Yes. So, we've got a process to bring projects into Cloud Foundry. If you look on GitHub, we got three organizations: we have Cloud Foundry Community; Cloud Foundry Incubator and Cloud Foundry. Cloud Foundry is the core one where everything that's going to be part of the Cloud Foundry release sits. Then we have the Incubator. The Incubator is kind of a half-way house. It is kind of a way to being in the core, it is being curated and approved and seen as mature by the Customer Advisory Board today, the Foundation in the future. Then you have the Community where anyone can have an account and play and commit. In February 2014 we actually brought the Iron Foundry project; and Iron Foundry is a .Net implementation of Cloud Foundry. So in order to support .Net applications, you could use Mono to run them on Linux but, whilst Mono is an excellent project, it wouldn't necessarily be first class support. So what Iron Foundry lets you do, is actually use Windows hosts as Cloud Foundry VMs and therefore you can actually run full .Net stack applications. So that support has now come into the Incubator and that means that it's on its way into the core. So we are going to have mixed environments so both Linux and Windows machines with runtime stacks.
5. You talked about the dependencies being downloaded. Do they come from the central places like Maven Central or Ruby Gems or do you cache them? And how do you deal with moving versions of these dependencies in the BuildPacks?
Great question. By default, yes, we typically go off to an S3 bucket or as you say, Ruby Gems or Maven Central somewhere to grab those dependencies. If you are inside an enterprise, that may present some issues, some security issues. We actually have a couple of things that we can actually disable: the ability to use externally community contributed BuildPacks, so that you can curate the BuildPacks and runtimes available to your developers and also, we can limit where those BuildPacks go to get their sources. The other part of the question you asked was about cacheing and yes, as we run the BuildPacks, as we run staging we do do cacheing. So we don't constantly go off to the internet and pull down these massive blobs of libraries.
In that case it is beholden to the developer to actually go ahead and say “Well, Java update; Java BuildPack's been updated. Re-push the application”. You won't need to make changes to your app. You just need to essentially restart the app which will cause the latest Java version to be installed underneath it.
Well, again. Somebody has to look after those BuildPacks: whether that's Pivotal or whether that's another company; IBM has a WebSphere BuildPack. I am sure that over time there are new releases of WebSphere and security patches for WebSphere so you would expect those organizations also to update those BuildPacks. BuildPacks as a technology came from Heroku which is actually a PaaS competitor, but they open-sourced the BuildPacks, the language runtime layer, so that we share that community of BuildPacks. The same thing applies there: when there is an update to something like that, you need to restart or re-push your app to cause that runtime to be refreshed.
Really, a huge list: Go; you can get a traditional LAMP stack, PHP with either Apache or with nginx for example; you can literally get one for Haskell; Erlang; Python; Ruby; in the Java space, specifically, there are a number of customizations of the Pivotal’s Java BuildPack to add in different containers. So whether that's JBoss or Jonas or WebSphere, there are variations available. Sometimes they're community contributed, other times they come from the vendors, so IBM, Zend is working with us on PHP support, those kind of things.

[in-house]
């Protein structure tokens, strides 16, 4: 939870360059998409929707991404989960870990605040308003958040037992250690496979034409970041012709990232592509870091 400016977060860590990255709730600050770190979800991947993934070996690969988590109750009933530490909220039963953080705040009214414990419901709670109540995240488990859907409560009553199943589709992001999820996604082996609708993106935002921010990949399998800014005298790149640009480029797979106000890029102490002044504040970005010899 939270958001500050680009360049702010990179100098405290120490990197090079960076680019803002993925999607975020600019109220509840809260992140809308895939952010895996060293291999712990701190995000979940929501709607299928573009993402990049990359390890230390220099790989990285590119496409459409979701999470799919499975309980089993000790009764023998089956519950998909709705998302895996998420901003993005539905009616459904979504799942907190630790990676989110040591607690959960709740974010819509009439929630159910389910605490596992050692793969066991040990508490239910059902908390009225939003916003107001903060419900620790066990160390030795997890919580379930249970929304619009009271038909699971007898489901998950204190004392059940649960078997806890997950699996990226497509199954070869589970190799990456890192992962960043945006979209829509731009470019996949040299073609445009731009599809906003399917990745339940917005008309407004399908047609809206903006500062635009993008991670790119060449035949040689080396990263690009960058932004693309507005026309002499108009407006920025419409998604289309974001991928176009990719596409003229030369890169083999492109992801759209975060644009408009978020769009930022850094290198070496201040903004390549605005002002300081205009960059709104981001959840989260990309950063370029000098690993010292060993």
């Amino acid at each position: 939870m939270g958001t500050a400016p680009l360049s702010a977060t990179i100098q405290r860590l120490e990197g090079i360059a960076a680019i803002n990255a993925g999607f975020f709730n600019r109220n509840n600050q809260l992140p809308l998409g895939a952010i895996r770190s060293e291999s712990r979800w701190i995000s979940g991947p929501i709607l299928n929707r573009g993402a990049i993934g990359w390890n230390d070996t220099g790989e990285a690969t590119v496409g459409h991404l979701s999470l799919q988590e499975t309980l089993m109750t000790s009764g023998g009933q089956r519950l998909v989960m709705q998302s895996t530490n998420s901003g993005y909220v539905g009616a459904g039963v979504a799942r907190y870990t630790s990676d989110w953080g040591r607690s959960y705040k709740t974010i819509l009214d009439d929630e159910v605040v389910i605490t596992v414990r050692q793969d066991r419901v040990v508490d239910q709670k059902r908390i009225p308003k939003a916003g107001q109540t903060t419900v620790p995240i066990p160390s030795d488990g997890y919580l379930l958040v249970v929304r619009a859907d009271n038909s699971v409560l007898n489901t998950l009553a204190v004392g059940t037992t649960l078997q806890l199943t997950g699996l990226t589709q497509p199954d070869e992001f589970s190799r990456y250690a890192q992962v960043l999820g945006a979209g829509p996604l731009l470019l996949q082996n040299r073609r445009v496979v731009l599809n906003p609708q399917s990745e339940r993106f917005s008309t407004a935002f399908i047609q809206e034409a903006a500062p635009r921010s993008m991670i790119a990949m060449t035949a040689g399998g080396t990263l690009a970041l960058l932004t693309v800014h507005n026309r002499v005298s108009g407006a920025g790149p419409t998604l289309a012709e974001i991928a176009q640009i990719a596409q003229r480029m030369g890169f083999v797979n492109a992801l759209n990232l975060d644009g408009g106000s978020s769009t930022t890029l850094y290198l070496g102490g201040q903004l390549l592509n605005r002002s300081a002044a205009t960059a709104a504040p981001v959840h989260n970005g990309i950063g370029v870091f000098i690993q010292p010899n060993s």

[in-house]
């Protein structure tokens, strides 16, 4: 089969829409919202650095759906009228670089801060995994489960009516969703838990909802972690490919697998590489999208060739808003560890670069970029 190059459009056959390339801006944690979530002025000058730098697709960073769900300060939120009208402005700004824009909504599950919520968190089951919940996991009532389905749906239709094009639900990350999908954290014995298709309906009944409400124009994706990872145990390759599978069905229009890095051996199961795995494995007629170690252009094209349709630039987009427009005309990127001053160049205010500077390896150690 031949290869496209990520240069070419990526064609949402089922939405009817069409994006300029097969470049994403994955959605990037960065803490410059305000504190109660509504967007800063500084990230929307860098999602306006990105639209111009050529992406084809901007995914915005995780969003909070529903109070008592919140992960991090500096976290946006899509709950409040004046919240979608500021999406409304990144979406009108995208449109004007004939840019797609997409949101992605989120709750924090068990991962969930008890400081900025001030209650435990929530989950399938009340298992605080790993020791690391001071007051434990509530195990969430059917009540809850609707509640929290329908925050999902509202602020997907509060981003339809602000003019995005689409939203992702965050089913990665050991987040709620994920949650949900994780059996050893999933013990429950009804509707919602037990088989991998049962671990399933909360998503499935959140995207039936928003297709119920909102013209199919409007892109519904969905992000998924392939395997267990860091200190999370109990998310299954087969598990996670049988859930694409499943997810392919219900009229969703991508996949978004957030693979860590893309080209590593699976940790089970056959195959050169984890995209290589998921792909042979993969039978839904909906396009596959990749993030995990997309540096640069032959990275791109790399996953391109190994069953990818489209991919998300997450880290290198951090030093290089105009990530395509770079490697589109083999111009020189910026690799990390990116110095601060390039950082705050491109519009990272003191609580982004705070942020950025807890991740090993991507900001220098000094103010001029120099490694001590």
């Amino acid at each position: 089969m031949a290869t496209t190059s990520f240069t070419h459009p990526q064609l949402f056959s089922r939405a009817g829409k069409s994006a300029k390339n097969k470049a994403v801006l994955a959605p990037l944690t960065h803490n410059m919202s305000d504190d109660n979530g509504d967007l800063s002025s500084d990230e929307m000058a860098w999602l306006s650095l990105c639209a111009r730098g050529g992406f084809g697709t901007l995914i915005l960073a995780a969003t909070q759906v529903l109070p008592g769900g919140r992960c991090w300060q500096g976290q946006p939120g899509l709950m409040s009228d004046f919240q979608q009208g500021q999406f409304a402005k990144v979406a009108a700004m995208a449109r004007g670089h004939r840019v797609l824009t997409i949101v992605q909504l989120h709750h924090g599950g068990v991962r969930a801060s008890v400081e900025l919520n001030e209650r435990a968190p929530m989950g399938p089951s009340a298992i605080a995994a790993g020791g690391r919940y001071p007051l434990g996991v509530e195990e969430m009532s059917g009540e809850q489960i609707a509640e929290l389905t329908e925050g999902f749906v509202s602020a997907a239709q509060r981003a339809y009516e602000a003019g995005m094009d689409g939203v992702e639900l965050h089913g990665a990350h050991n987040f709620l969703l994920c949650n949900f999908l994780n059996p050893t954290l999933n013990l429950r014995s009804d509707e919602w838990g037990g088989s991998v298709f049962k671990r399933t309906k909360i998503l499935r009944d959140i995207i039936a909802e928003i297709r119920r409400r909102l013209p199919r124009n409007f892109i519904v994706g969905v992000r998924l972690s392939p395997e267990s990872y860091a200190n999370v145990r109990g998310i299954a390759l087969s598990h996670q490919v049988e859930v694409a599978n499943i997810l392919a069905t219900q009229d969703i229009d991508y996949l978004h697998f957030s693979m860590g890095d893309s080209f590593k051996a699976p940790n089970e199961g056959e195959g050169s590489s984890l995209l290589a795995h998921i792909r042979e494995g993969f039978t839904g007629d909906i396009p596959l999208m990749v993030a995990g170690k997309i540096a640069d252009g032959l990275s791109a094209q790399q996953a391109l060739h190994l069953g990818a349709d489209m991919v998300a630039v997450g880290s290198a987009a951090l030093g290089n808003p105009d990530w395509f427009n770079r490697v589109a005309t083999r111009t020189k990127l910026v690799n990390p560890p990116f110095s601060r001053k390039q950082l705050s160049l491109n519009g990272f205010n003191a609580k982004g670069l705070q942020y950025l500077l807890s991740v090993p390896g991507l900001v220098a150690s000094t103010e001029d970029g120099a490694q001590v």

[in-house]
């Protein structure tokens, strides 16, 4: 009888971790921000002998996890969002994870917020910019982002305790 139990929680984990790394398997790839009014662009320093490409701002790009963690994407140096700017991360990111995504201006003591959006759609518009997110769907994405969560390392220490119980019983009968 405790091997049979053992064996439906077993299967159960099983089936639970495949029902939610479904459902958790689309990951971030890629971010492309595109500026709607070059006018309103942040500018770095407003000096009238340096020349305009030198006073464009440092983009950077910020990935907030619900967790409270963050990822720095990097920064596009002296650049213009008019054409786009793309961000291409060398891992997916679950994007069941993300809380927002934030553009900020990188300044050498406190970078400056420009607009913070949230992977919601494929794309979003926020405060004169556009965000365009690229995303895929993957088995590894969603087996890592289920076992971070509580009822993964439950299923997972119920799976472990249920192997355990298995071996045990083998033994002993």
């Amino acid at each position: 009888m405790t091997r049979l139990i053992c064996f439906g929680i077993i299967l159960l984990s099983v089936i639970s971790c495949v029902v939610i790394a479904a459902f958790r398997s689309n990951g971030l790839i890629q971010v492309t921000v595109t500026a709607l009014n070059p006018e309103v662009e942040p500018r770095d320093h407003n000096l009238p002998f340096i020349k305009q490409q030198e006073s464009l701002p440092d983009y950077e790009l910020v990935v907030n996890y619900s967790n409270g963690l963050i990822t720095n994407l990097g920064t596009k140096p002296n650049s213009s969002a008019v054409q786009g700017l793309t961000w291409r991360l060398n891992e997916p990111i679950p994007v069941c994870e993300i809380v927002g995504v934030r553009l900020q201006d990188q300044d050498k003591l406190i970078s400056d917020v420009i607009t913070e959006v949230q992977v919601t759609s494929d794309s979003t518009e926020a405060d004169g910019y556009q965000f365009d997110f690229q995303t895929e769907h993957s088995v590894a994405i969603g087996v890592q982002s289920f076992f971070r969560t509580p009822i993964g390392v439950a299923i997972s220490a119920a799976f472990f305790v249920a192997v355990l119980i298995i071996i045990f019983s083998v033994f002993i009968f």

I think that the Platform as a Service layer is tremendously powerful because it really means that as a developer, I no longer have to worry about setting up my own VM, installing all my own dependencies, worrying about database management and so on. So I think the PaaS space, although there has been a lot of debate about whether it's a viable layer in the Cloud stack: SaaS, PaaS, IaaS? Are the infrastructures innovating up the stack to nibble away at the PaaS layer? Those are good questions but I think they miss the point because what we are trying to do with Cloud Foundry in particular, is make that PaaS layer the operating system for the Cloud. What I mean by that, is that if you look at the infrastructures today, they are the new hardware.
What I mean by that, is that in the 80s and 90s we used to go to the store and buy a beige box, it gave you a CPU, some network and some storage. Inevitably, it came with Windows installed – let’s set that to one side for a moment. You did need an operating system to make use of those things, but if you look at the infrastructure Clouds today, you are getting virtual CPU, virtual network, virtual disk and of course, you install an operating system into that virtual machine, but they're all incompatible. EC2 is not compatible with OpenStack; they may have compatibility layers, but they're different.
As a developer I don't want to learn managing EC2 and managing OpenStack and managing Google Compute Engine and managing vSphere. I just want to make my apps run somewhere. So actually having an operating system layer, which when we were at VMware, one of our former executives used to refer to this as the Linux of the Cloud. I think that is some really good analogy because actually, if you look at Linux in particular, it's been ported from x86 to Arm to all kinds of other processor architectures and it has become this operating system that runs on all kinds of platforms. That's what we try to do with Cloud Foundry. We want to abstract the infrastructure. So, in terms of what's coming next, I think more of that – today we run in a supported way on OpenStack, VMware and EC2.
We've got alpha support for Google Compute Engine and CloudStack – I would love to see for example Azure support – and the ability to run on different infrastructures – IBM runs on Softlayer, their own Infrastructure as a Service. I think that's important and I think more innovation around the platform itself, adding value added services, making it easier for developers to get started and I think actually, as a development community, we’ll start to see the Cloud Foundry community become a lot more – I won't say friendly, but I mean – consumer friendly: as a newcomer, where do I start contributing? What are good projects to come and look at and I think that is an exciting space right now and something that Cloud Foundry community is starting to do – document the projects more clearly and help people come in and help. I think those are spaces that we'll see more development.
Alex: Andy Piper, thank you very much.